6 6 2. The two theories of money Concept The Exogenous Theory of MoneyThe Endogenous Theory of Money PostulateImplicationsPostulateImplications Financial System Savings precede Investment. Deposits and reserves are required to extend new loans. Portfolio adjustments are irrelevant. Investment precedes savings. Loans create deposits, and the availability of reserves does not constraint the expansion of loans. Savings are just a residual which reduces aggregate demand. Portfolio adjustments are deterministic. Monetary System Money is a commodity which reduces transaction costs. The value of money is tied to a commodity. Monetary reserves are physically restricted and interest rates are determined by the market and scarcity. Money is a fiat money which circulates by means of coercive power and the imposition of tax liabilities. The value of money has no anchor. Monetary reserves face no restriction and interest rates are exogenously determined by the State and the central bank.

7 7 2. The two theories of money Concept The Exogenous Theory of MoneyThe Endogenous Theory of Money PostulateImplicationsPostulateImplications Direction of Causality From the money supply to nominal income. Inflation is a demand phenomenon and excess money is its cause From expected and actual nominal income to the money supply. Money is an effect and not a cause. Money is demand determined, and demand is not determined by the money supply. Economic Policy The role of monetary policy is emphasized. Fiscal policy is rather ineffective because it leads to crowding out and reduces investment. Monetary authorities must reduce the output gap and control inflation by controlling the amount of money or the interest rate. Monetary Policy is accommodative. Fiscal policy and Incomes Policies are effective to stabilize inflation and output. Monetary authorities should accommodate the demand for reserves and stabilize the interest rate to guarantee the well functioning of the payments and financial systems.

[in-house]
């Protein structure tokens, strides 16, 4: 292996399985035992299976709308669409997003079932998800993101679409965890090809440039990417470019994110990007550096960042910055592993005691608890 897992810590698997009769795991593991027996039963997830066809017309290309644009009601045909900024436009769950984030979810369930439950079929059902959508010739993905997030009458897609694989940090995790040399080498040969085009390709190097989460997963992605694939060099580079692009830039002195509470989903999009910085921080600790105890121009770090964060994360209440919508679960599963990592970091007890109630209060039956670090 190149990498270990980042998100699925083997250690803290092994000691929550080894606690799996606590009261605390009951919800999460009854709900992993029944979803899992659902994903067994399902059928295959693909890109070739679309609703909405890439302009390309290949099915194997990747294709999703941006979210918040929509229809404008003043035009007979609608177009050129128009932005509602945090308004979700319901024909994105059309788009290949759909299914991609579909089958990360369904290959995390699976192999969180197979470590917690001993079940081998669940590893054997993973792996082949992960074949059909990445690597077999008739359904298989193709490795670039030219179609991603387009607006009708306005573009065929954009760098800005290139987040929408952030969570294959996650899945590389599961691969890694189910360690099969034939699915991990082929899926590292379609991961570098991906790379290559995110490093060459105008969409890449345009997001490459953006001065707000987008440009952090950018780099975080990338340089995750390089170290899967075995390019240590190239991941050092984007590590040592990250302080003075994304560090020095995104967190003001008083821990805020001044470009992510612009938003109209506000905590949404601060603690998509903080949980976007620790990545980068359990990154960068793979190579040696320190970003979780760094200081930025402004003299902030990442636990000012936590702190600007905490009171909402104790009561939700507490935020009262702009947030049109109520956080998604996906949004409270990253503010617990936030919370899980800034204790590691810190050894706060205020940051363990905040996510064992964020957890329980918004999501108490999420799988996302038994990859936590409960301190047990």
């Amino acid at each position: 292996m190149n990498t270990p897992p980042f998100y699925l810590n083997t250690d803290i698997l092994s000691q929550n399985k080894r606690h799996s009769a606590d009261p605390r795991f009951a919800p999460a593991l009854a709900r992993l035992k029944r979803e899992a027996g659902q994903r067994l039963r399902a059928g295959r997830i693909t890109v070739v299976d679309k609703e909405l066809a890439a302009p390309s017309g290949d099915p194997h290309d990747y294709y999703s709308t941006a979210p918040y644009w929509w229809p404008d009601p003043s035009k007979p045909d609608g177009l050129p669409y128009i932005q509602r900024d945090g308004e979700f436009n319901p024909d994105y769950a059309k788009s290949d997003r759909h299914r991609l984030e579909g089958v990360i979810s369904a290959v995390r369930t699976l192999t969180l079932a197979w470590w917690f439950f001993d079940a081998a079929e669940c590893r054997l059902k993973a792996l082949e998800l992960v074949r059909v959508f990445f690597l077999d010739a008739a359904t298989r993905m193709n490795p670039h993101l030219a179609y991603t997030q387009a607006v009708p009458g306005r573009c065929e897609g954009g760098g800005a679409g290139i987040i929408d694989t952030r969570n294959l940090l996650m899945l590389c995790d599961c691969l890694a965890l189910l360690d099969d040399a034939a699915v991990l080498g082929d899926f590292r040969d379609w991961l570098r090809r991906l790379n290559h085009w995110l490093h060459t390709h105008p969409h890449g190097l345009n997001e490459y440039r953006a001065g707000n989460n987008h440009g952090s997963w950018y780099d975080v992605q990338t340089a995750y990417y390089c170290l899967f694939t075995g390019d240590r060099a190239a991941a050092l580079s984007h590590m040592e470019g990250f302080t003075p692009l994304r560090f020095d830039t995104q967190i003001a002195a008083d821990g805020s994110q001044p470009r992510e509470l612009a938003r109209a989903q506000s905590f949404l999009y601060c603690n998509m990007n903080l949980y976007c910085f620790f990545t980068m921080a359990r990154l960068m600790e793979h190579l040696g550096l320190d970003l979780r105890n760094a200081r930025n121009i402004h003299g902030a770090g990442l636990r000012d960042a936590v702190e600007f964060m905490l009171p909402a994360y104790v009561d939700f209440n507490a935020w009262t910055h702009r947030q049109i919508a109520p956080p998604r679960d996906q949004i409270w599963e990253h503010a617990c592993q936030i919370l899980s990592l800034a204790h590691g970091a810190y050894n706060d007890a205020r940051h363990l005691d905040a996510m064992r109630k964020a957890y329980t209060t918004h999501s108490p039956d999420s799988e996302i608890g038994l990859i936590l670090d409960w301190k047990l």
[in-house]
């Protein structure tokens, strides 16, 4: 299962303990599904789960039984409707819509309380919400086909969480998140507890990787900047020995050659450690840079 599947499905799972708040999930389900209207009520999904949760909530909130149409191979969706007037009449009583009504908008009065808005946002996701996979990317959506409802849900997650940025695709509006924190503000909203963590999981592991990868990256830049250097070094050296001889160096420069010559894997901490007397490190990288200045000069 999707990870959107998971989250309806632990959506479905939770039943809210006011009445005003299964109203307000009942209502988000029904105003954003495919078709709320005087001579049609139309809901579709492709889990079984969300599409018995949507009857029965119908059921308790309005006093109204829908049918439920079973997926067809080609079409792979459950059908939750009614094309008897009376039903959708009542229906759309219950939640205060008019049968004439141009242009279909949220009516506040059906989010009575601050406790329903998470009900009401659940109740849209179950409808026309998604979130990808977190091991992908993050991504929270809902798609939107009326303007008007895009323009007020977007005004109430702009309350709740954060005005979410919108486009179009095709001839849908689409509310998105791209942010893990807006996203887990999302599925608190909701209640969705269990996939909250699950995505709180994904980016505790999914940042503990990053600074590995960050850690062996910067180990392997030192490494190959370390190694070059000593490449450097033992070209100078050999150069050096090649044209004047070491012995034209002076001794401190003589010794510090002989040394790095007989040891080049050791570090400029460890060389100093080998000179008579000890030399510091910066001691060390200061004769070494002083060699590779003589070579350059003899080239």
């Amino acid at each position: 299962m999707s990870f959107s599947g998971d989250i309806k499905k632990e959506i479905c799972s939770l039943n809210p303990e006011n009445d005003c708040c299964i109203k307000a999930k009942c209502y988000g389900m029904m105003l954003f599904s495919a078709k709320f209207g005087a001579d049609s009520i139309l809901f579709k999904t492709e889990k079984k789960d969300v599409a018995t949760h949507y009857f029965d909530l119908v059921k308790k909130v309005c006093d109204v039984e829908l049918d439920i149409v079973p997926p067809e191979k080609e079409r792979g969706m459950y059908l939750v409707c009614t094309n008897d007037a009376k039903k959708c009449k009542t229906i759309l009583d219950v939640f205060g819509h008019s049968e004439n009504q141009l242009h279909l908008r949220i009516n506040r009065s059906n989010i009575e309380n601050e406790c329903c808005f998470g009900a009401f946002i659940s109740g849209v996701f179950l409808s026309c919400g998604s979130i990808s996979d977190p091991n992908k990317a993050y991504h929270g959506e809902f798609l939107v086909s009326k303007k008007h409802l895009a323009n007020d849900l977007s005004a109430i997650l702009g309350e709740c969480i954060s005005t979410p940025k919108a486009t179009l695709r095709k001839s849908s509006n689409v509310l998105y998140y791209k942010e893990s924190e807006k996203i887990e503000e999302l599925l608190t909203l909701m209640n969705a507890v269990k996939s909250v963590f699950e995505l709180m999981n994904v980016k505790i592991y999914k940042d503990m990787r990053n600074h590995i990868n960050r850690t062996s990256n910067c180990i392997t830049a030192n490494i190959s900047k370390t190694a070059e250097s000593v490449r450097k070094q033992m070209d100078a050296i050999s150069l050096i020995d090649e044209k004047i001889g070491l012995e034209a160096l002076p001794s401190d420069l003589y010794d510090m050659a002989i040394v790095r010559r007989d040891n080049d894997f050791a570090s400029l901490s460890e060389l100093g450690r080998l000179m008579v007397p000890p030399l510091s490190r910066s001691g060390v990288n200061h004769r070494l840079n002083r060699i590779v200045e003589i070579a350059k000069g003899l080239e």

8 8 In the LCE reserves face no constraint. Only expectations regarding bank profitability may restrict credit activity along the credit cycle, without having to affect the tendency towards economic growth and credit expansion. But in the SOE, there are adverse effects arising from actual and expected variations in both the level of international reserves (as a quantity) and the foreign exchange rate (as a price) which represent in practice an indirect factor which restricts the domestic credit activity of central banks, but not that of commercial banks. 3. The complexities of the Open Economy

9 9 In short, while the LCE is not required to build a stock of foreign currency assets and is not concerned about fluctuations in the FX rate, the SOE is. The reason is the former supplies the international reserve currency, the latter does not – e.g. there are international monetary asymmetries. The local currency of the SOE is not accepted abroad. 3. The complexities of the Open Economy (Continued)